‘Twas the Night:’ Clement C. Moore’s American Christmas Classic Is Celebrating 200 Years

The word “iconic” is used loosely at times, but the Christmas poem “A Visit from St. Nicholas” certainly speaks volumes about the title.

In Springfield, too, Johnson’s Books has served literature for more than a century, leaving memories that live on today.

These two very different but interconnected worlds will come together this week as Pamela McColl, a native of Vancouver, British Columbia, who wrote a book about Clement Clarkmore’s poems, will open Friday at 11 a.m. pm to 2 pm

The title of the book is “Twas the Night: The Art and History of the Classic Christmas Poem.”

On Wednesday, McColl met with Clifton “Chip” Johnson, a fourth-generation member of a family whose bookstore has been the center of Main Street for more than 100 years. Their shared appreciation for history and literature bonded instantly as McColl explained why Moore’s poem, written in 1823 and approaching its 200th birthday, meant to her and millions of people around the world major.

In a time when literature, poetry, and art were still considered the elite of Europe, the poem has many characteristics and is a very American creation.

“It is the most famous, recited, published, illustrated and collected poem in the history of the English language,” McColl said. She spent ten years gathering information about the history of the work, its author and the era in which he lived.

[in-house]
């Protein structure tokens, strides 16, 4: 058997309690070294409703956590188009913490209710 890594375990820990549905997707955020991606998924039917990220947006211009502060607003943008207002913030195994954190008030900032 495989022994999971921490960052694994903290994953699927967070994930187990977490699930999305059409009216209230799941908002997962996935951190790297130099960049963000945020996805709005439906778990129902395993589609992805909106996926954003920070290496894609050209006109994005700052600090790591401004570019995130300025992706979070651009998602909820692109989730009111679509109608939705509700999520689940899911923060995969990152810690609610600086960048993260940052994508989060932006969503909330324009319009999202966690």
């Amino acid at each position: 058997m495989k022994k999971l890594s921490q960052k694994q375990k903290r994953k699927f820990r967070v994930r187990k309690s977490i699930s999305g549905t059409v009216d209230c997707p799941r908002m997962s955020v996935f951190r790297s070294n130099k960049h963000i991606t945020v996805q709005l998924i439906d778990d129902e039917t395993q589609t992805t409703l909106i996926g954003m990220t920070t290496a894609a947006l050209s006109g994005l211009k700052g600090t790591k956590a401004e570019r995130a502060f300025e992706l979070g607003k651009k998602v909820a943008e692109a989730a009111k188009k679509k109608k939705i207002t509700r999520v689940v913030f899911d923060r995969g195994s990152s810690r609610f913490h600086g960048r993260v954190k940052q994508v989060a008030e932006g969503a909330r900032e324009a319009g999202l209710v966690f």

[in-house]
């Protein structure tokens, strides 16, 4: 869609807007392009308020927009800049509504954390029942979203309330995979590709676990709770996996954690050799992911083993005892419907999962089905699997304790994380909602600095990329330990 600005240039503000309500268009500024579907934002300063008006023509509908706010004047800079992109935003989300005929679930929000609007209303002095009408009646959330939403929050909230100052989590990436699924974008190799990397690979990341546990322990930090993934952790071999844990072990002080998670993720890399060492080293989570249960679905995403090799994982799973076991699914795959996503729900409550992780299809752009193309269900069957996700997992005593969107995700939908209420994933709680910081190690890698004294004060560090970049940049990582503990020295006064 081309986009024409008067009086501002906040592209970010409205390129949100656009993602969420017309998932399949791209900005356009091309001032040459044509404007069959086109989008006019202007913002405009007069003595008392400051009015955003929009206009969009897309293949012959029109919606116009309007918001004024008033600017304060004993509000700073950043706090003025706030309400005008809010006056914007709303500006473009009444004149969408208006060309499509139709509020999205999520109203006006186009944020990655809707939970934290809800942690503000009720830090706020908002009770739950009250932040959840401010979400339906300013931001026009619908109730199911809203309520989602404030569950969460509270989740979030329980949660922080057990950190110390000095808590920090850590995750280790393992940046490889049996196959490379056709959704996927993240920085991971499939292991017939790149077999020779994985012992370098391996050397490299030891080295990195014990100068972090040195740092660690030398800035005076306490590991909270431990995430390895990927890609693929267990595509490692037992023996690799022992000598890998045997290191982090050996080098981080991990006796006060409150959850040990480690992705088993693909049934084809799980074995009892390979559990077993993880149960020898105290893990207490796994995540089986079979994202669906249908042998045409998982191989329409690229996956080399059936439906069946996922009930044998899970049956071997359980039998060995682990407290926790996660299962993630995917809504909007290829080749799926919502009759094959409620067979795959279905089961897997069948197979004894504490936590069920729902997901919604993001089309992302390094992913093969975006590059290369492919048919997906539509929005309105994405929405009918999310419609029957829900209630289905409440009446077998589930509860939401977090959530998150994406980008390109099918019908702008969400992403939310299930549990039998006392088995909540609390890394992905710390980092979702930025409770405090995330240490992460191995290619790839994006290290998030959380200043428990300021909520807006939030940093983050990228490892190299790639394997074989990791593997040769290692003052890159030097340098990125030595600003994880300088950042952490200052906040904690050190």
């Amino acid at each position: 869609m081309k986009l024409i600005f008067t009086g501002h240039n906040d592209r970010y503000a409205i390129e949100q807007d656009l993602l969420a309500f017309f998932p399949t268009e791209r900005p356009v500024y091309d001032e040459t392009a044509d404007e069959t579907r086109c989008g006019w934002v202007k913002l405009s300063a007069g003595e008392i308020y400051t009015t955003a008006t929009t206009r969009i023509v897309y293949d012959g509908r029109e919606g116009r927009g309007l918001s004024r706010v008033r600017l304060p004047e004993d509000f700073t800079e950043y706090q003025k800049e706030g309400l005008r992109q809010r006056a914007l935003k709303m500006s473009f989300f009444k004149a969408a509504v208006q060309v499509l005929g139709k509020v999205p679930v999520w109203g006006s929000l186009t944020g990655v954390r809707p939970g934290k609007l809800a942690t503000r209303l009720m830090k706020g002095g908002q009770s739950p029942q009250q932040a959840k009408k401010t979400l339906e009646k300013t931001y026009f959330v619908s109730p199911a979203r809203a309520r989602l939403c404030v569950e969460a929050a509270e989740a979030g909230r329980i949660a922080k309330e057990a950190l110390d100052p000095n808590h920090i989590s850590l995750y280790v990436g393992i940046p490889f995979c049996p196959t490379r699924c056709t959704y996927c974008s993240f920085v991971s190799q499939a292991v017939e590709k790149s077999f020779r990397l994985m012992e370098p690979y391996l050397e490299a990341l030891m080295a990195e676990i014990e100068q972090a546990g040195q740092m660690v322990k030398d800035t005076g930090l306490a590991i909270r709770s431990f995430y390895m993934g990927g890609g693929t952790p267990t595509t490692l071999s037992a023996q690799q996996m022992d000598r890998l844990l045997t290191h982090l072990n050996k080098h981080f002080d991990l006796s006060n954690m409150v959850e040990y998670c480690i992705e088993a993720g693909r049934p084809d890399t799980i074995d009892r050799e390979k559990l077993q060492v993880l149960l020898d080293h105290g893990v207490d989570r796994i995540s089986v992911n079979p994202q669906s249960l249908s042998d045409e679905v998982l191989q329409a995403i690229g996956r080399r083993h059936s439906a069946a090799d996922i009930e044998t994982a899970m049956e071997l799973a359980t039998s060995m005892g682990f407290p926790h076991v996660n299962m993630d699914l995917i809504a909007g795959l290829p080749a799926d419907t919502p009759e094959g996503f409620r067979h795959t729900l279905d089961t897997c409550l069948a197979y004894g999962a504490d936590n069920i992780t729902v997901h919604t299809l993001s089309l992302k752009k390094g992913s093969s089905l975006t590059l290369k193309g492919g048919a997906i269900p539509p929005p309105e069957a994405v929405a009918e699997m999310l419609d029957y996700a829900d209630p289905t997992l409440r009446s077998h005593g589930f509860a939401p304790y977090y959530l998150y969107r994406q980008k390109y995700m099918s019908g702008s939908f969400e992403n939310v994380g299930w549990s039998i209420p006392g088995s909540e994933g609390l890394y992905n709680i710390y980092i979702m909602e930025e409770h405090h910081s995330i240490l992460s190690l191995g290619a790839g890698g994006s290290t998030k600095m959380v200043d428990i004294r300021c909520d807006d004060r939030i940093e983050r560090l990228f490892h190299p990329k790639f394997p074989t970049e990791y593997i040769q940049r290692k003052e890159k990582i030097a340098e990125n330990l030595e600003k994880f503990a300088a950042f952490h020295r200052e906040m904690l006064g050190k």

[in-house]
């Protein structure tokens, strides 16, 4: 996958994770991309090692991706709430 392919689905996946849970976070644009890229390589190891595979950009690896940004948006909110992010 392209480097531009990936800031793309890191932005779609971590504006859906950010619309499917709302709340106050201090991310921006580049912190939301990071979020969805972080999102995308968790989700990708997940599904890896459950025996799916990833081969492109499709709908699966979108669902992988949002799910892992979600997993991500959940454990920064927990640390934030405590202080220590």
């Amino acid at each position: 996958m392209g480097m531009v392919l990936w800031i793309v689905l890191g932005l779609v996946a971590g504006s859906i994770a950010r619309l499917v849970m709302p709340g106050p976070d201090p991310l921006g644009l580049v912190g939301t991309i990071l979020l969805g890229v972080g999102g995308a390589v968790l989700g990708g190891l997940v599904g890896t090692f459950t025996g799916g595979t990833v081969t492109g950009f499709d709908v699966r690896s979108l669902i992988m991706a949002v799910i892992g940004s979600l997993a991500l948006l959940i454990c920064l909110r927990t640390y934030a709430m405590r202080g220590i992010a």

“It was first published in the Troy (New York) Sentinel on December 23, 1823, and was immediately popular,” she explains. “During the Civil War, both sides recited it, both sides claimed Santa Claus as their own, and it grew out of the golden age of illustration from the 1880s to the 1920s.”

Above all, McColl said, the poem speaks of the kindness of people.

“(Cartoonist) Thomas Nast brought naughtiness and goodness to Christmas. Clement C. Moore took it out,” says the 64-year-old writer. Says she calls this passion her retirement plan. “The poem has no fear. It’s a spiritual message as well as a secular one, and it speaks of hope,” she said.

The poem was written in New York at a time when the legend of St. Nick was in vogue and the mystery of the modern Santa was taking shape. But, McColl said, the story really begins in the third century AD, with Saint Nicholas, a Christian bishop known for his generosity in the Roman Empire.

For Johnson, the visit with McColl was an opportunity to relive special memories of the family’s bookstore, which opened in 1893 and hosted a host of notables, including Springfield native Theodore Seuss Gay Theodor Seuss Geisel, the legendary Dr. Seuss signed the bookstore’s guest book in 1937. A copy of the guest book still exists, but the original, updated over the decades, has disappeared.

Clifton “Chip” Johnson, fourth generation owner of the former Johnson’s bookstore, is written by Pamela McColl, a native of Vancouver, British Columbia. (Hoang ‘Leon’ Nguyen / Republican)

“Someone has it,” said Johnson, 71, “but we don’t know who.”

What hasn’t gone away are the special memories of Christmas, which Johnson’s treats with tradition and splendor. Countless adults from western Massachusetts still remember Santa Claus in the bookstore, sitting on a big green chair, handing out precious gold coins to the little children who sat on his lap.

“They’re not real gold. They’re brass. I can’t imagine how much my family spent on these coins,” said Johnson, who still has some of them.